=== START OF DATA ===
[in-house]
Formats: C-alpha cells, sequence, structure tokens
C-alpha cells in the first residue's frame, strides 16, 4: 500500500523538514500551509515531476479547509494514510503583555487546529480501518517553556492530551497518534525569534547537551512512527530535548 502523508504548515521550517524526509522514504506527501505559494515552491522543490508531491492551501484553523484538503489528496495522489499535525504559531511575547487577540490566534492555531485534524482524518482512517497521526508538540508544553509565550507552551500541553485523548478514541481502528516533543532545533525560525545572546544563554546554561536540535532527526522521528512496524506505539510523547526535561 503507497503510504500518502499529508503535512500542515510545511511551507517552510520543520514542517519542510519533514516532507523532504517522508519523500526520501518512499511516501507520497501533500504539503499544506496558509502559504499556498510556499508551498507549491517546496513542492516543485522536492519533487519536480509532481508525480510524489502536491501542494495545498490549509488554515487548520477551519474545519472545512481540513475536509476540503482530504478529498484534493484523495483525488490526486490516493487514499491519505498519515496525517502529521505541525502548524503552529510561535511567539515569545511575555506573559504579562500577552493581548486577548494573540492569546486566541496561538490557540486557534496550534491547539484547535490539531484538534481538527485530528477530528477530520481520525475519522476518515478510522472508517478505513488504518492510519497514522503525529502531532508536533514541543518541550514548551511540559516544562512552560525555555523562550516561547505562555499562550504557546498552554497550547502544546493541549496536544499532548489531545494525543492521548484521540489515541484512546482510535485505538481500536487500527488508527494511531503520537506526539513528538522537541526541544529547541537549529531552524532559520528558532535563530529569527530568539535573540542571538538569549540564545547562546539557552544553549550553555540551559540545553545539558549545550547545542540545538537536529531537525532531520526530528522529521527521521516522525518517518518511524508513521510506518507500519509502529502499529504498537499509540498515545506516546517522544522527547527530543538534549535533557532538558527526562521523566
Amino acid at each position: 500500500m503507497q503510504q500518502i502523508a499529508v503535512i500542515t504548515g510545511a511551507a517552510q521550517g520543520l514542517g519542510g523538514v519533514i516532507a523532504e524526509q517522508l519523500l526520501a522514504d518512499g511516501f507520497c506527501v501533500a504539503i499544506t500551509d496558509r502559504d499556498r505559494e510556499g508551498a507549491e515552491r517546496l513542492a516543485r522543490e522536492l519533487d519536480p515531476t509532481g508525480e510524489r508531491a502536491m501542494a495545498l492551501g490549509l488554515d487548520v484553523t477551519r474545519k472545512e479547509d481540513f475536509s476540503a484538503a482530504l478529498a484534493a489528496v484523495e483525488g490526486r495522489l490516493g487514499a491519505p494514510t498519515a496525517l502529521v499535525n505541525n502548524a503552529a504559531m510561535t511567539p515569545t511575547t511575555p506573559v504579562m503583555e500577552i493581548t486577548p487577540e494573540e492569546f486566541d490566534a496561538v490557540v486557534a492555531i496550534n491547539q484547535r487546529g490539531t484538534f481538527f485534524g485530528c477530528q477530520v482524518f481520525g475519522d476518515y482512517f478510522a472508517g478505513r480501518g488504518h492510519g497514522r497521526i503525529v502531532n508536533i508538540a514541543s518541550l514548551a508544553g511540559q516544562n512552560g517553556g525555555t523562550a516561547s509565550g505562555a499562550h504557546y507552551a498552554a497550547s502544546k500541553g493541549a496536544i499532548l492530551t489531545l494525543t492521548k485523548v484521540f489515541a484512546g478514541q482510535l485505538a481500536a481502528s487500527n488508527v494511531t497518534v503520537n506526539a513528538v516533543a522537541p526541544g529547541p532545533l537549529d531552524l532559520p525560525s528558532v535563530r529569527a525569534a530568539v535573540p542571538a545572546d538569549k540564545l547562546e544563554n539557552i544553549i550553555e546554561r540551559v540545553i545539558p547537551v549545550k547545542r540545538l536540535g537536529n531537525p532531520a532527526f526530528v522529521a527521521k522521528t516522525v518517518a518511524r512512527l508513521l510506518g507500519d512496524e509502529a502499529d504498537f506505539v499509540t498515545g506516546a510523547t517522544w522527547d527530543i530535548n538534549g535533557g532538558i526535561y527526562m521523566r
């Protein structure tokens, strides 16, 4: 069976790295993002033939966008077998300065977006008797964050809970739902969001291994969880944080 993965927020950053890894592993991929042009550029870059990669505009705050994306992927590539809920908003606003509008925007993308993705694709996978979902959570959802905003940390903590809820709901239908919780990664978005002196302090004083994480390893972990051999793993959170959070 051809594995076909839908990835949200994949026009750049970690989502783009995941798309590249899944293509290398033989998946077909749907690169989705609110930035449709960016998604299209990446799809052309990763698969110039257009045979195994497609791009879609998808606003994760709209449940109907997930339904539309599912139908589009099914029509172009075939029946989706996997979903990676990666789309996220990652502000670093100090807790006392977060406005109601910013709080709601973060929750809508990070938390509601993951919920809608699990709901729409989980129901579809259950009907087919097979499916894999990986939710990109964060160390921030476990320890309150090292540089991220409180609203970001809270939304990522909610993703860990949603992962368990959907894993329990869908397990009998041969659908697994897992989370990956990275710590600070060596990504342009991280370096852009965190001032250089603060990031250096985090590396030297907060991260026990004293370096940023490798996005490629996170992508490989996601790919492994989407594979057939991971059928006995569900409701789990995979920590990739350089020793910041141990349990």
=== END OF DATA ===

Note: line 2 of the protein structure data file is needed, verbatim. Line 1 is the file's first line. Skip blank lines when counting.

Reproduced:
Formats: C-alpha cells, sequence, structure tokens